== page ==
The private nursing home group Orpea announced on Monday the launch of a capital increase “of approximately 3.9 billion euros” aimed at erasing part of its debt as part of its financial restructuring.
This capital increase, which must last until November 27 inclusive, aims to erase “the entirety of the unsecured debt”, that is to say the most speculative part of the group's debt. , indicates in a press release Orpea, in great financial difficulty after the book “Les Fossoyeurs” by journalist Victor Castanet published in early 2022.
The work revealed mistreatment of residents, financial irregularities and failings in the management of human resources, under the former management. The group has since been the subject of legal proceedings. The courts rejected on Thursday a final appeal against the financial restructuring procedure, which should result in the arrival of capital in a group led by the Caisse des Dépôts. Orpea's total debt amounts to more than 9 billion euros.
The financial restructuring must involve three successive capital increases, for a total amount of 5.4 billion euros. The first, announced on Monday, will take place at a price of 0.0601 euros per share – a value which “must be considered of little relevance”. Indeed, a second capital increase will take place at a price of 0.0178 euros and a third at a price of 0.0133 euros per share, on dates not yet specified.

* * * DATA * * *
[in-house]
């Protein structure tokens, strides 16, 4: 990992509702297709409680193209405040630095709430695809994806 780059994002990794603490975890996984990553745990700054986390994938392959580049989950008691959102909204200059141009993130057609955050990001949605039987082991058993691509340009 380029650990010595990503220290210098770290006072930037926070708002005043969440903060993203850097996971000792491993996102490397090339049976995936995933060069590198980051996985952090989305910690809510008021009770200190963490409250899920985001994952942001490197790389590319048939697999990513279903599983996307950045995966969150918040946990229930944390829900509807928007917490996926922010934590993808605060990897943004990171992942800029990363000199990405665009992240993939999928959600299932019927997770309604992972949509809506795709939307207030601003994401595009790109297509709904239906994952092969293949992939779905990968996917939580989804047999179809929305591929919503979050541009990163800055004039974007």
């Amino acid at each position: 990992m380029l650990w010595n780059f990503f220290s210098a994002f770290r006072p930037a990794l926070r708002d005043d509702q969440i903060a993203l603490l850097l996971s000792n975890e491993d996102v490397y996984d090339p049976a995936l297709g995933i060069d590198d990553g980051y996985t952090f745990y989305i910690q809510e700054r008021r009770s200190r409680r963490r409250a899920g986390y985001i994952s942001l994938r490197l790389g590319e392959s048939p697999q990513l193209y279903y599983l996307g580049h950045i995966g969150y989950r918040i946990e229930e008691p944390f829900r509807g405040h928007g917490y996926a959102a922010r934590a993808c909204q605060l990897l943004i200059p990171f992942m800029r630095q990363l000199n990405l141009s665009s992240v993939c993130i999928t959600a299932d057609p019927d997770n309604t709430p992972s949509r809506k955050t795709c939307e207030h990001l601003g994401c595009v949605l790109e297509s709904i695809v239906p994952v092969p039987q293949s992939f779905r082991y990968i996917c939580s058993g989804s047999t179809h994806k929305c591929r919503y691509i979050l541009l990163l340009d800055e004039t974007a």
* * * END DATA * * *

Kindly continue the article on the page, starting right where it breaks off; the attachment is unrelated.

Thus, existing shareholders choosing to subscribe to the first capital increase are exposed to a “significant potential loss of value of up to 70% of the invested capital”, warns Orpea. And the second capital increase, at a much lower price, “removes any interest, for an existing shareholder” in subscribing to the first, underlines the group.
Shares issued during the first capital increase which are not purchased by existing shareholders will be allocated to the group's unsecured creditors, to offset the debt. At the end of the operations, a group led by the Caisse des Dépôts, the financial arm of the State, with Maif, CNP and MACSF (mutual health professionals) will hold 50.2% of the capital of Orpea. Creditors will own 49.4% and current shareholders, if they decide not to participate in the capital increases that will be open to them, will have 0.4%.